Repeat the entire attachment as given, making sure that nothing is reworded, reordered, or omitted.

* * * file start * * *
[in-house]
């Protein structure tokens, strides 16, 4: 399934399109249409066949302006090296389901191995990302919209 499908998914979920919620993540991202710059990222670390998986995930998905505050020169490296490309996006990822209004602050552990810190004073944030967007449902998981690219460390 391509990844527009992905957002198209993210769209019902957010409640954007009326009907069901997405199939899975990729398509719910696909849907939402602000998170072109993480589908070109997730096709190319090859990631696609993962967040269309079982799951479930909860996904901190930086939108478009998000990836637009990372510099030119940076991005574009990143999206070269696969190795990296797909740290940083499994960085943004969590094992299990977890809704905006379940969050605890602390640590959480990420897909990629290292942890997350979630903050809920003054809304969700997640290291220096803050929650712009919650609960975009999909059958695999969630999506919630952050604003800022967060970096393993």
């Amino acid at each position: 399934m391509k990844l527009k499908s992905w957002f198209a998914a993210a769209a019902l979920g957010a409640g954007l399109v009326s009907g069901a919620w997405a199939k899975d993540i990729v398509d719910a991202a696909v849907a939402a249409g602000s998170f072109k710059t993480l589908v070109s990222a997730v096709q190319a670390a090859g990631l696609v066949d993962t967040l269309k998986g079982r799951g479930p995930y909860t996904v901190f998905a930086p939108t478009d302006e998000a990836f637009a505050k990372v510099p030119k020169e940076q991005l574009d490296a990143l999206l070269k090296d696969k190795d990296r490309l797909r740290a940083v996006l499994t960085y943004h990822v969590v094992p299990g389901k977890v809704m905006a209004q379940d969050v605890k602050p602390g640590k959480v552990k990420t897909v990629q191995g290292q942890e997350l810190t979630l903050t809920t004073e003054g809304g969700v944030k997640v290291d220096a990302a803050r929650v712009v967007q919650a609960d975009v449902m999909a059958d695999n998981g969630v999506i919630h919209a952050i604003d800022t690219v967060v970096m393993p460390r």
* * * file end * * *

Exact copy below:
[in-house]
């Protein structure tokens, strides 16, 4: 399934399109249409066949302006090296389901191995990302919209 499908998914979920919620993540991202710059990222670390998986995930998905505050020169490296490309996006990822209004602050552990810190004073944030967007449902998981690219460390 391509990844527009992905957002198209993210769209019902957010409640954007009326009907069901997405199939899975990729398509719910696909849907939402602000998170072109993480589908070109997730096709190319090859990631696609993962967040269309079982799951479930909860996904901190930086939108478009998000990836637009990372510099030119940076991005574009990143999206070269696969190795990296797909740290940083499994960085943004969590094992299990977890809704905006379940969050605890602390640590959480990420897909990629290292942890997350979630903050809920003054809304969700997640290291220096803050929650712009919650609960975009999909059958695999969630999506919630952050604003800022967060970096393993």
């Amino acid at each position: 399934m391509k990844l527009k499908s992905w957002f198209a998914a993210a769209a019902l979920g957010a409640g954007l399109v009326s009907g069901a919620w997405a199939k899975d993540i990729v398509d719910a991202a696909v849907a939402a249409g602000s998170f072109k710059t993480l589908v070109s990222a997730v096709q190319a670390a090859g990631l696609v066949d993962t967040l269309k998986g079982r799951g479930p995930y909860t996904v901190f998905a930086p939108t478009d302006e998000a990836f637009a505050k990372v510099p030119k020169e940076q991005l574009d490296a990143l999206l070269k090296d696969k190795d990296r490309l797909r740290a940083v996006l499994t960085y943004h990822v969590v094992p299990g389901k977890v809704m905006a209004q379940d969050v605890k602050p602390g640590k959480v552990k990420t897909v990629q191995g290292q942890e997350l810190t979630l903050t809920t004073e003054g809304g969700v944030k997640v290291d220096a990302a803050r929650v712009v967007q919650a609960d975009v449902m999909a059958d695999n998981g969630v999506i919630h919209a952050i604003d800022t690219v967060v970096m393993p460390r």